9. How is carbon taxation in British Columbia?
  10. What are some of the benefits of carbon taxation?
  11. What is ‘Cap and Trade’?
1. Greenhouse gas emissions come from the goods and services we produce and consume.
2. Economists around the world tell us that the simplest and least expensive way to correct the market failure and reduce the amount of carbon dioxide being dumped into the atmosphere is to put a price on carbon emissions.
3. Evidence shows that carbon pricing reduces emissions, stimulates innovation and raises revenues that can be recycled back into the economy.
4. This puts a direct cost on carbon emissions produced when the fuel is burned such as gasoline, diesel, natural gas or coal.
5. Direct carbon taxes offer three key benefits: emissions decline −because consumers reduce their fuel consumption when costs go up−, producers become more efficient −by adopting higher efficiency technologies and cutting waste−, and carbon tax revenue can also be used to fund environmentally beneficial projects −reduce income or employment taxes and help society adapt to climate change.
6. Carbon taxation is not new. Finland launched the world’s first carbon tax in 1990, covering energy content of fuels and carbon dioxide emissions.
7. Yes, it does. Great Britain introduced a carbon tax in 2001 to reduce energy usage with revenues targeted for energy efficiency improvements and renewable energy support.
8. The Australian scheme targets the 300 largest emitters and the price will increase each year until 2015 when the country will shift to a cap and trade system. The revenues generated from the tax will be used to reduce net income, tax increase pensions, and social welfare payments.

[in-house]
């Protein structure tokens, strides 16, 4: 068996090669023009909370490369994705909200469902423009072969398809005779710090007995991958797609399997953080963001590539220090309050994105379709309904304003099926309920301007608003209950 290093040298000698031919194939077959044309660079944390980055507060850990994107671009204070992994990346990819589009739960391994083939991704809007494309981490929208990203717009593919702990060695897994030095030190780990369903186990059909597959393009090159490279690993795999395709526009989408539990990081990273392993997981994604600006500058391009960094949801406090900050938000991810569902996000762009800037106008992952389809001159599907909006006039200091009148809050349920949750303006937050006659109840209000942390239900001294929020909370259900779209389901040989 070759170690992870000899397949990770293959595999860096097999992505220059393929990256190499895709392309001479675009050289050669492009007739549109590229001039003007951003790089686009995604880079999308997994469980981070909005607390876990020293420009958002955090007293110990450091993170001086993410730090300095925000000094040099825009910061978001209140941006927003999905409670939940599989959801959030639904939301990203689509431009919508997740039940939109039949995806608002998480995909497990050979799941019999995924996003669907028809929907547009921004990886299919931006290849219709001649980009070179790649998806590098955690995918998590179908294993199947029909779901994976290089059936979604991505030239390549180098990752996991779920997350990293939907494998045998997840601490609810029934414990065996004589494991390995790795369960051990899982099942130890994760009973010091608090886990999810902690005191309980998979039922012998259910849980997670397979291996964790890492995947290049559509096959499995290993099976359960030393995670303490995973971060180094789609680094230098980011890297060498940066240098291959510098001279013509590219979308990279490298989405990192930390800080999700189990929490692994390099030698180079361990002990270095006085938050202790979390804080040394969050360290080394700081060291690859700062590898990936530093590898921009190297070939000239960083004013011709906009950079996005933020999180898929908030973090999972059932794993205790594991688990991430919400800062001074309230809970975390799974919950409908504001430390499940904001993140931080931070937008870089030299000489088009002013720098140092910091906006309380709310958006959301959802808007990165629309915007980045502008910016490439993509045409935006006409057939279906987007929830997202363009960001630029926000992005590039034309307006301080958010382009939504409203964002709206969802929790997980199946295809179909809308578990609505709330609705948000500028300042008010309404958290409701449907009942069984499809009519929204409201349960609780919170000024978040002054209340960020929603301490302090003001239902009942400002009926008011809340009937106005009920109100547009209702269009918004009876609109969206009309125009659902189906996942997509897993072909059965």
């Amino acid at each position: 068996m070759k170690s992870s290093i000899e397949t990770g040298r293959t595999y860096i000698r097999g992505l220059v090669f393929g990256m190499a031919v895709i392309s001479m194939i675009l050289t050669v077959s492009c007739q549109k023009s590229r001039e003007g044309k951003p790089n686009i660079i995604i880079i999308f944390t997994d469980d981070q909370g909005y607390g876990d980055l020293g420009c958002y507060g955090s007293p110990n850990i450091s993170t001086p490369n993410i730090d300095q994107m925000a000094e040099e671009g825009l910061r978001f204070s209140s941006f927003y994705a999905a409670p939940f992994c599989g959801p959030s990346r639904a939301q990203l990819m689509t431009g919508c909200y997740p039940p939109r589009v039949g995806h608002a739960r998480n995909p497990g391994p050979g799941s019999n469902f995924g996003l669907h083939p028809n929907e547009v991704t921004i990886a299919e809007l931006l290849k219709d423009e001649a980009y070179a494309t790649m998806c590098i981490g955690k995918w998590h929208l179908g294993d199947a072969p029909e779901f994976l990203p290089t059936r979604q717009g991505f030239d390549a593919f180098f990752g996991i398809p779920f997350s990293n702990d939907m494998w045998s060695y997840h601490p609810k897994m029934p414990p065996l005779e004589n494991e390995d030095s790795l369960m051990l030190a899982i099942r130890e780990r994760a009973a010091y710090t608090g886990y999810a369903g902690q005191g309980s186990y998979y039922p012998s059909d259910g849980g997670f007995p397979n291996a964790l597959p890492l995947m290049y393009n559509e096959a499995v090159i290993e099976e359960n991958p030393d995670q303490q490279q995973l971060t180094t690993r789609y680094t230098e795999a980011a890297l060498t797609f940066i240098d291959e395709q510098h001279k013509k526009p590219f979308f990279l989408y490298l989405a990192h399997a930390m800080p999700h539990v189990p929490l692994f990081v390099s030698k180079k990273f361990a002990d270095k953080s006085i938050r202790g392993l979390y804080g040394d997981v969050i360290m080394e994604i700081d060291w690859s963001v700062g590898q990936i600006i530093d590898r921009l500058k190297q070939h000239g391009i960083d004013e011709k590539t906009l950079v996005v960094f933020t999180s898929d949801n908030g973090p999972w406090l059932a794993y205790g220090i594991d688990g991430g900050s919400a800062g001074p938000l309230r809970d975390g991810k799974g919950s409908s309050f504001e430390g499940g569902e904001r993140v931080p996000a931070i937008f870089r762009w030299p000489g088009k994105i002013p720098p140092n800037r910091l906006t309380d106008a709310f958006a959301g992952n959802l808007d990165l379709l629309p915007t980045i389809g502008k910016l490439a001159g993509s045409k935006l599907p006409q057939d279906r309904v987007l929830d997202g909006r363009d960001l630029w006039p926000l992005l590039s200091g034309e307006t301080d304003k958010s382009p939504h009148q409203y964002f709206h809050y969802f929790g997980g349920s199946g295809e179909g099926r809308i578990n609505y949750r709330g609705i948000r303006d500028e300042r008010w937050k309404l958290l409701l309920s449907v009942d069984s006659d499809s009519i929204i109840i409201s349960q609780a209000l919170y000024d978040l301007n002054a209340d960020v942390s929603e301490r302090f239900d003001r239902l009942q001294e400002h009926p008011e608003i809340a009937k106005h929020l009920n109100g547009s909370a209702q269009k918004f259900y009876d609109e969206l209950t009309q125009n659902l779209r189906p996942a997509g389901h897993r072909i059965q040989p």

9. In an important innovation, the tax was set to increase by 5 dollars per year through 2012; it now sits at 30 dollars per ton per year. This adds 7 cents to the cost of a litre of gasoline in British Columbia.
10. By law, all revenues from the carbon taxation are used to reduce personal and corporate income taxes. British Columbia now enjoys the lowest personal income tax for net income, and the corporate tax rates are among the lowest in the G8 countries.
11. Cap and Trade is different from carbon taxation as it targets industrial emitters and sometimes fuel suppliers.

Advantages of having a carbon tax

  1. Encourages alternatives. A higher price of carbon emissions encourages firms and consumers to develop more efficient engines or alternatives to consuming carbon emissions. It will help make the transition to a post-oil economy easier.